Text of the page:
Problem

The time between inoculation and the beginning of growth in a microbial culture is referred to as:

A

Lag phase.

B

Log phase.

C

Dormant phase.

D

Exponential growth phase.

3

Problem

The log phase of the bacterial growth curve is marked by

A

A decrease in cell mass.

B

Dormant, metabolically inactive cells.

C

Viable cells dying.

D

Vigorously dividing cells.

4

Problem

In the growth curve of a bacterial population, the bacteria are rapidly increasing in number during the:

A

Lag phase.

B

Exponential (log) phase.

C

Stationary phase.

D

Decline phase.

E

Boomer phase.

5

Problem

Rates of cell production and cell death are approximately equal during the _____ phase of microbial growth.

A

Stationary.

B

Death.

C

Intermediate.

D

Lag.

E

Log.

6

Problem

In a rapidly multiplying bacterial population, cell numbers increase

A

Arithmetically.

B

Logarithmically.

C

Linearly.

D

Randomly.

7

Primary & Secondary Metabolites

2m

Play a video:

Was this helpful?

in this video, we're going to begin our lesson on primary and secondary metabolites. And so the early and late stages of the log growth phase or the exponential growth phase can be monitored by the production of certain molecules that we call metabolites. And so really there are two types of metabolites that we're going to differentiate in this video. The first are the primary metabolites. And so the primary metabolites are going to be produced during the early log phase or the early exponential phase and they're going to be used by the cell during normal growth. Now, secondary metabolites are the other type of metabolites and secondary metabolites are going to be produced during the late log phase or the late exponential phase and they are going to be required for cell survival during the stationary phase when the nutrients start to become more limited. And so if we take a look at our image down below, notice that the blue curve that you see here is the same growth curve that we saw in our previous lesson video. But here in this video we've introduced two new curves. This uh this curve right here representing the primary metabolites and this other dotted curve right here representing the secondary metabolites. And what you'll notice is that the primary metabolites are produced during the early exponential phase early on, they are starting to get produced and they are continuously produced throughout this period here. But notice that the secondary metabolites are not really produced during the early phase. They really start to get significant production during the late portion of the exponential phase or the late portion of the log phase. And so these secondary metabolites are mainly going to be used for survival purposes during the stationary phase. And so this year concludes our brief lesson on the difference between primary and secondary metabolites, basically that primary metabolites are produced during early log phase. Uh and secondary metabolites are produced during late log phase. And so we'll be able to get some practice applying these concepts as we move forward. So I'll see you all in our next video.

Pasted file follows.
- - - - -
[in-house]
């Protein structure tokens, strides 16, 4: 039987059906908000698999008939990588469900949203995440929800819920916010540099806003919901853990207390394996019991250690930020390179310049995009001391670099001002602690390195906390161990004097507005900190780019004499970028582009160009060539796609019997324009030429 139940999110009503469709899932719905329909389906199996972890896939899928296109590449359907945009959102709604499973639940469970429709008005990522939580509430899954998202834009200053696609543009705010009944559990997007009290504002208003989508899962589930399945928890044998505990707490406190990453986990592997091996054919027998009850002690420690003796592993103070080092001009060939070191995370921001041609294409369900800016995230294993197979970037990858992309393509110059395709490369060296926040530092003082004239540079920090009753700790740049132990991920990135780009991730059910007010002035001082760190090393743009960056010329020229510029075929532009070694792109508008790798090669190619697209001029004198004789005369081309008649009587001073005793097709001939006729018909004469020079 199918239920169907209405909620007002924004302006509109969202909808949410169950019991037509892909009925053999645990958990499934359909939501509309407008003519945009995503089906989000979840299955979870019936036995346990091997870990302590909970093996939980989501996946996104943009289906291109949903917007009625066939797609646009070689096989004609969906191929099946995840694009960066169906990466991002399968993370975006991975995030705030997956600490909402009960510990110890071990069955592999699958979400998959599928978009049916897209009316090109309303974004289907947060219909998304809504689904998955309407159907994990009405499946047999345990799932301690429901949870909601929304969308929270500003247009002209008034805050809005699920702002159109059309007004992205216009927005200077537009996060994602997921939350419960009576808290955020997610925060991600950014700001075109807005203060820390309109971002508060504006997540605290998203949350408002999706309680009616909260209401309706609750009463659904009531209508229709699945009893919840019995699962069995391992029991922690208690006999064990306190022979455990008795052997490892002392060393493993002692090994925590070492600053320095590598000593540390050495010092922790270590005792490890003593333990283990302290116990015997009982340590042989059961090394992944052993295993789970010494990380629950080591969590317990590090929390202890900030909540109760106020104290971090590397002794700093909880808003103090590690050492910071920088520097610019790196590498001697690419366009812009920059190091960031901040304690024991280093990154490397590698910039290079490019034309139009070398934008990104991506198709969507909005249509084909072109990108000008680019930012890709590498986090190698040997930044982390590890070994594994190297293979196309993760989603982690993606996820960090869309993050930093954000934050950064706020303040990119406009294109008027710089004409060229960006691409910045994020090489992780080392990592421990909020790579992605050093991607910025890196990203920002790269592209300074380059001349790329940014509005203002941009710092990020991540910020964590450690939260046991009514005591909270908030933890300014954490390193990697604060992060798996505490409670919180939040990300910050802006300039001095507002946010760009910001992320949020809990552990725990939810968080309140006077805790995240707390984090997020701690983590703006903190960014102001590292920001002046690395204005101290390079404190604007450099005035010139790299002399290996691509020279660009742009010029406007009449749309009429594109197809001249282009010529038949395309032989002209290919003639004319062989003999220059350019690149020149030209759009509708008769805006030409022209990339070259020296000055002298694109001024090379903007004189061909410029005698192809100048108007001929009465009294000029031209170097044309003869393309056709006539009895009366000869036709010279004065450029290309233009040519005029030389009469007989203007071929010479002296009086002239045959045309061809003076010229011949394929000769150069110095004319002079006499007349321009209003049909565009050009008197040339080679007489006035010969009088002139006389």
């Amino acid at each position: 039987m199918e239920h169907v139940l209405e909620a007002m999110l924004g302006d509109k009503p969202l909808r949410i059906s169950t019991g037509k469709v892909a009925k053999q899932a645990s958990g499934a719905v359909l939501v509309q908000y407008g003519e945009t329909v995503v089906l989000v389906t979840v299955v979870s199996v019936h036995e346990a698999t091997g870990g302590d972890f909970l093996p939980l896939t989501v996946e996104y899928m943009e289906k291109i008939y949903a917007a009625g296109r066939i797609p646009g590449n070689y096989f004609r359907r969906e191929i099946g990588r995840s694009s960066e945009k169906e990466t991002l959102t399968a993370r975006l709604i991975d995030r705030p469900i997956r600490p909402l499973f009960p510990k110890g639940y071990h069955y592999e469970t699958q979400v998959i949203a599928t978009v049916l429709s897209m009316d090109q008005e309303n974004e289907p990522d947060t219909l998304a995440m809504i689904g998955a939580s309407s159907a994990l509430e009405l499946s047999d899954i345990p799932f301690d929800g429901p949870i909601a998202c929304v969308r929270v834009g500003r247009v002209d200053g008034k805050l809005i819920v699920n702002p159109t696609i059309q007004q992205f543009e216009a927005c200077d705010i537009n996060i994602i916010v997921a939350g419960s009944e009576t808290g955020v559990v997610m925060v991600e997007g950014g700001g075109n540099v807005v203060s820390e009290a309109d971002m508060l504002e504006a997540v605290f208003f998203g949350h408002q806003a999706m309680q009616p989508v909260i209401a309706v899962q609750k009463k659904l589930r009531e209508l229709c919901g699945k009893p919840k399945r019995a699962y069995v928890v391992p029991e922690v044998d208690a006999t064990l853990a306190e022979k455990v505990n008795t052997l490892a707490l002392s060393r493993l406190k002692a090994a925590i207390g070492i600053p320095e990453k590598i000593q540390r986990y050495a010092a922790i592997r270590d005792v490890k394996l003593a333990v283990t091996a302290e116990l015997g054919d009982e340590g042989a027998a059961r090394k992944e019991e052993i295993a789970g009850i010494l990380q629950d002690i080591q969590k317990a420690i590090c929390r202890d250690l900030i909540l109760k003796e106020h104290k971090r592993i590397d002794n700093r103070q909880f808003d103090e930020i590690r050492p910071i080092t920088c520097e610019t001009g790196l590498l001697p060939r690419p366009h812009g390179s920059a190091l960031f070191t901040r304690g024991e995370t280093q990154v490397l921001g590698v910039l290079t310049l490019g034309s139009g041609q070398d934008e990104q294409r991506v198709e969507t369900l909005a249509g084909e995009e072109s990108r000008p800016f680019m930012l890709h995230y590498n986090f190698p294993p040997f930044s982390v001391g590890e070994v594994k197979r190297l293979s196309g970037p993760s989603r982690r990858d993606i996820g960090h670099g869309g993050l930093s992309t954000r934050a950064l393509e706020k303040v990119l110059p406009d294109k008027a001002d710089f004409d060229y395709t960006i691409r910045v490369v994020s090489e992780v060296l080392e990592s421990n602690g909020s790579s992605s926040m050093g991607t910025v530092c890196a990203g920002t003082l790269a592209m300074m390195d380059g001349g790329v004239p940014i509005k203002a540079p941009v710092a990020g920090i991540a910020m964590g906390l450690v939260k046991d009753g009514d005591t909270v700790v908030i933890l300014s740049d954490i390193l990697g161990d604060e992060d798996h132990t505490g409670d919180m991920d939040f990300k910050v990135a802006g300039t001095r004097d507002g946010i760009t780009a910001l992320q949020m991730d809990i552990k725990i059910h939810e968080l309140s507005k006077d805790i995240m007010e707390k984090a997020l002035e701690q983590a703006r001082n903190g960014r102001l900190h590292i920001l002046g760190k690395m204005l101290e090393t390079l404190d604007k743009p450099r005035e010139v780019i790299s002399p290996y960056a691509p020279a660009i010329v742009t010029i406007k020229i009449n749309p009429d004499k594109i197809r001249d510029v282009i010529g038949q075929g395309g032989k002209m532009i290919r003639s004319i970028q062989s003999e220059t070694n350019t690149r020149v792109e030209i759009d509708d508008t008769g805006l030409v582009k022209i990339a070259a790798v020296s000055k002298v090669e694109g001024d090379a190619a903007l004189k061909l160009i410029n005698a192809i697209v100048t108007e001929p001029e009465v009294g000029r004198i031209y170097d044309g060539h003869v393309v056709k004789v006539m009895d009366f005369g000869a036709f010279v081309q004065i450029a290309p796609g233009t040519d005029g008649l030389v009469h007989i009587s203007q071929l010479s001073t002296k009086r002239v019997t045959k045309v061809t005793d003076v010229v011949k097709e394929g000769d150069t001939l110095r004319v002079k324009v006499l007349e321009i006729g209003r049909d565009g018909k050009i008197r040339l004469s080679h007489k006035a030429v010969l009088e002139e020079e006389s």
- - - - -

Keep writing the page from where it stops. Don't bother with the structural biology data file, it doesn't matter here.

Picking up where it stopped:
8

Problem

Which bacterial culture will have the highest growth rate?

A

E. coli bacteria being grown between the temperatures of 37°C & 40°C (optimal temperatures).

B

E. coli bacteria being grown between the temperatures of 15°C & 20°C (minimum temperatures).

C

E. coli bacteria being grown at 45°C (maximum temperature).

D

E. coli bacteria would grow at the same rate at any temperature.

© 1996–2023 Pearson All rights reserved.